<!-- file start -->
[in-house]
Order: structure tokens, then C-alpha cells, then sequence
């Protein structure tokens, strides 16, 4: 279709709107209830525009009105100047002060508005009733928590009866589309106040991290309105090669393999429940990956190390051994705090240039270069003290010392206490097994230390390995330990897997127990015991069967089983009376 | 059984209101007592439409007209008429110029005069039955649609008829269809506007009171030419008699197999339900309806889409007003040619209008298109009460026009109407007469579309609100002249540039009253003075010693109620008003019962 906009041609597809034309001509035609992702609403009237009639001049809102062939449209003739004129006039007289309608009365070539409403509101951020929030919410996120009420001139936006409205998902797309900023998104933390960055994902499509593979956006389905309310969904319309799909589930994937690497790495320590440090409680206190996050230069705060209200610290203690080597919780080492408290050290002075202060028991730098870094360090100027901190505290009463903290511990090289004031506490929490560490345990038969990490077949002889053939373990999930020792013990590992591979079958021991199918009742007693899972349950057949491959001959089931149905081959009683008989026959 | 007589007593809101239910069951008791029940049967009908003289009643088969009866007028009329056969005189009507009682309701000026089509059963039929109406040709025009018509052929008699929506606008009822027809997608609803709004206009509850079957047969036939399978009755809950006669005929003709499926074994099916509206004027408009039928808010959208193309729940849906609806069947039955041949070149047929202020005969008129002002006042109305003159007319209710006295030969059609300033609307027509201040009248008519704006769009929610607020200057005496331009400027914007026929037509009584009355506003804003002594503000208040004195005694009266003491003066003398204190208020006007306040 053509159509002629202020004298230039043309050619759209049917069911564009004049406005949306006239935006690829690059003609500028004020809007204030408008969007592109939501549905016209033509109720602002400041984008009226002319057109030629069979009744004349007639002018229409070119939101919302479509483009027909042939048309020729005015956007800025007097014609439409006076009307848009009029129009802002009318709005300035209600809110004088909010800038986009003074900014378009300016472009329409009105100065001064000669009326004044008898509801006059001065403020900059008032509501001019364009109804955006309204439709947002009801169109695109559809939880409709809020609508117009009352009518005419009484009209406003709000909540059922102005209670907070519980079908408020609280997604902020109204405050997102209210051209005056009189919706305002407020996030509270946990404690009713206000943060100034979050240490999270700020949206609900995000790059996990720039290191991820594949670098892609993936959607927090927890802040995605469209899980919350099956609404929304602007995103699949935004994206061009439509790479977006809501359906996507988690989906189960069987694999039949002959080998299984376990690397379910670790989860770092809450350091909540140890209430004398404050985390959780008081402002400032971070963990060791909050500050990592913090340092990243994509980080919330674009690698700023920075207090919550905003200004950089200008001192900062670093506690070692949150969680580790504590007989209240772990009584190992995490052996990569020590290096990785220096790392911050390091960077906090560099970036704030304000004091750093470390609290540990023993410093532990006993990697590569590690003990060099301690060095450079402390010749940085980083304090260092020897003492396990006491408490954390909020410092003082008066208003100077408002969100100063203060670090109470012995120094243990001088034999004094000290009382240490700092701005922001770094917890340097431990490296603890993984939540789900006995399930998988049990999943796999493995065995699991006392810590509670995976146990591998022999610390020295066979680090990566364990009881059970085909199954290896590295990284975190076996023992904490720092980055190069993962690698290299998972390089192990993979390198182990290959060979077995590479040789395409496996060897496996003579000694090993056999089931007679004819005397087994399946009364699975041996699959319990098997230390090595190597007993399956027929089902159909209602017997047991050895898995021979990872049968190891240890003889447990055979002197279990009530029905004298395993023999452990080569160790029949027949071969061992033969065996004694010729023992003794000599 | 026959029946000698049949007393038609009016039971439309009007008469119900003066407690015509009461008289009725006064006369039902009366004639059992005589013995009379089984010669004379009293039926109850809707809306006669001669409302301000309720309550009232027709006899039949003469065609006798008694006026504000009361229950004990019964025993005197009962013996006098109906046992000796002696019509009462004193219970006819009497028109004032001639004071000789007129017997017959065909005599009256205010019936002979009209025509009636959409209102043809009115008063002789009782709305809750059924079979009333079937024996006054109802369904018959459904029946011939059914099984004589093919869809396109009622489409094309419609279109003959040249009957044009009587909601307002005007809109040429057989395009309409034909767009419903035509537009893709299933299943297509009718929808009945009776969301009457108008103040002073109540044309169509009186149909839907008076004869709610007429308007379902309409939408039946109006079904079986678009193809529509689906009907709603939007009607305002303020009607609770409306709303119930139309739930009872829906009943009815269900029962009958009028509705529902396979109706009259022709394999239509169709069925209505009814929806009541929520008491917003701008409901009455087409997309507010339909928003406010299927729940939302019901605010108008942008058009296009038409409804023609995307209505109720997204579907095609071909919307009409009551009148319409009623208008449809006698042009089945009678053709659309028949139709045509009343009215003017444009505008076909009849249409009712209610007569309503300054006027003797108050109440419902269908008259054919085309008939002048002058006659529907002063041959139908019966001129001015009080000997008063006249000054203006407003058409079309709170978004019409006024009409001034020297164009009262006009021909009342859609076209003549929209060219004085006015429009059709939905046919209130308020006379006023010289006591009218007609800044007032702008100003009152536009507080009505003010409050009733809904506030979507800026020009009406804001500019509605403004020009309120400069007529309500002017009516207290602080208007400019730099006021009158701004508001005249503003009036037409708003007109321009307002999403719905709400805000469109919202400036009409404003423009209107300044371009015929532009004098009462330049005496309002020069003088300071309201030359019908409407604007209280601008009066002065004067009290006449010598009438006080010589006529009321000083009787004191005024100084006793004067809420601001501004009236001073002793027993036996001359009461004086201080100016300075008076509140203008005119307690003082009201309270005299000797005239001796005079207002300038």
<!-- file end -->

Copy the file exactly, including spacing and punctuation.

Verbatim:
[in-house]
Order: structure tokens, then C-alpha cells, then sequence
């Protein structure tokens, strides 16, 4: 279709709107209830525009009105100047002060508005009733928590009866589309106040991290309105090669393999429940990956190390051994705090240039270069003290010392206490097994230390390995330990897997127990015991069967089983009376 | 059984209101007592439409007209008429110029005069039955649609008829269809506007009171030419008699197999339900309806889409007003040619209008298109009460026009109407007469579309609100002249540039009253003075010693109620008003019962 906009041609597809034309001509035609992702609403009237009639001049809102062939449209003739004129006039007289309608009365070539409403509101951020929030919410996120009420001139936006409205998902797309900023998104933390960055994902499509593979956006389905309310969904319309799909589930994937690497790495320590440090409680206190996050230069705060209200610290203690080597919780080492408290050290002075202060028991730098870094360090100027901190505290009463903290511990090289004031506490929490560490345990038969990490077949002889053939373990999930020792013990590992591979079958021991199918009742007693899972349950057949491959001959089931149905081959009683008989026959 | 007589007593809101239910069951008791029940049967009908003289009643088969009866007028009329056969005189009507009682309701000026089509059963039929109406040709025009018509052929008699929506606008009822027809997608609803709004206009509850079957047969036939399978009755809950006669005929003709499926074994099916509206004027408009039928808010959208193309729940849906609806069947039955041949070149047929202020005969008129002002006042109305003159007319209710006295030969059609300033609307027509201040009248008519704006769009929610607020200057005496331009400027914007026929037509009584009355506003804003002594503000208040004195005694009266003491003066003398204190208020006007306040 053509159509002629202020004298230039043309050619759209049917069911564009004049406005949306006239935006690829690059003609500028004020809007204030408008969007592109939501549905016209033509109720602002400041984008009226002319057109030629069979009744004349007639002018229409070119939101919302479509483009027909042939048309020729005015956007800025007097014609439409006076009307848009009029129009802002009318709005300035209600809110004088909010800038986009003074900014378009300016472009329409009105100065001064000669009326004044008898509801006059001065403020900059008032509501001019364009109804955006309204439709947002009801169109695109559809939880409709809020609508117009009352009518005419009484009209406003709000909540059922102005209670907070519980079908408020609280997604902020109204405050997102209210051209005056009189919706305002407020996030509270946990404690009713206000943060100034979050240490999270700020949206609900995000790059996990720039290191991820594949670098892609993936959607927090927890802040995605469209899980919350099956609404929304602007995103699949935004994206061009439509790479977006809501359906996507988690989906189960069987694999039949002959080998299984376990690397379910670790989860770092809450350091909540140890209430004398404050985390959780008081402002400032971070963990060791909050500050990592913090340092990243994509980080919330674009690698700023920075207090919550905003200004950089200008001192900062670093506690070692949150969680580790504590007989209240772990009584190992995490052996990569020590290096990785220096790392911050390091960077906090560099970036704030304000004091750093470390609290540990023993410093532990006993990697590569590690003990060099301690060095450079402390010749940085980083304090260092020897003492396990006491408490954390909020410092003082008066208003100077408002969100100063203060670090109470012995120094243990001088034999004094000290009382240490700092701005922001770094917890340097431990490296603890993984939540789900006995399930998988049990999943796999493995065995699991006392810590509670995976146990591998022999610390020295066979680090990566364990009881059970085909199954290896590295990284975190076996023992904490720092980055190069993962690698290299998972390089192990993979390198182990290959060979077995590479040789395409496996060897496996003579000694090993056999089931007679004819005397087994399946009364699975041996699959319990098997230390090595190597007993399956027929089902159909209602017997047991050895898995021979990872049968190891240890003889447990055979002197279990009530029905004298395993023999452990080569160790029949027949071969061992033969065996004694010729023992003794000599 | 026959029946000698049949007393038609009016039971439309009007008469119900003066407690015509009461008289009725006064006369039902009366004639059992005589013995009379089984010669004379009293039926109850809707809306006669001669409302301000309720309550009232027709006899039949003469065609006798008694006026504000009361229950004990019964025993005197009962013996006098109906046992000796002696019509009462004193219970006819009497028109004032001639004071000789007129017997017959065909005599009256205010019936002979009209025509009636959409209102043809009115008063002789009782709305809750059924079979009333079937024996006054109802369904018959459904029946011939059914099984004589093919869809396109009622489409094309419609279109003959040249009957044009009587909601307002005007809109040429057989395009309409034909767009419903035509537009893709299933299943297509009718929808009945009776969301009457108008103040002073109540044309169509009186149909839907008076004869709610007429308007379902309409939408039946109006079904079986678009193809529509689906009907709603939007009607305002303020009607609770409306709303119930139309739930009872829906009943009815269900029962009958009028509705529902396979109706009259022709394999239509169709069925209505009814929806009541929520008491917003701008409901009455087409997309507010339909928003406010299927729940939302019901605010108008942008058009296009038409409804023609995307209505109720997204579907095609071909919307009409009551009148319409009623208008449809006698042009089945009678053709659309028949139709045509009343009215003017444009505008076909009849249409009712209610007569309503300054006027003797108050109440419902269908008259054919085309008939002048002058006659529907002063041959139908019966001129001015009080000997008063006249000054203006407003058409079309709170978004019409006024009409001034020297164009009262006009021909009342859609076209003549929209060219004085006015429009059709939905046919209130308020006379006023010289006591009218007609800044007032702008100003009152536009507080009505003010409050009733809904506030979507800026020009009406804001500019509605403004020009309120400069007529309500002017009516207290602080208007400019730099006021009158701004508001005249503003009036037409708003007109321009307002999403719905709400805000469109919202400036009409404003423009209107300044371009015929532009004098009462330049005496309002020069003088300071309201030359019908409407604007209280601008009066002065004067009290006449010598009438006080010589006529009321000083009787004191005024100084006793004067809420601001501004009236001073002793027993036996001359009461004086201080100016300075008076509140203008005119307690003082009201309270005299000797005239001796005079207002300038």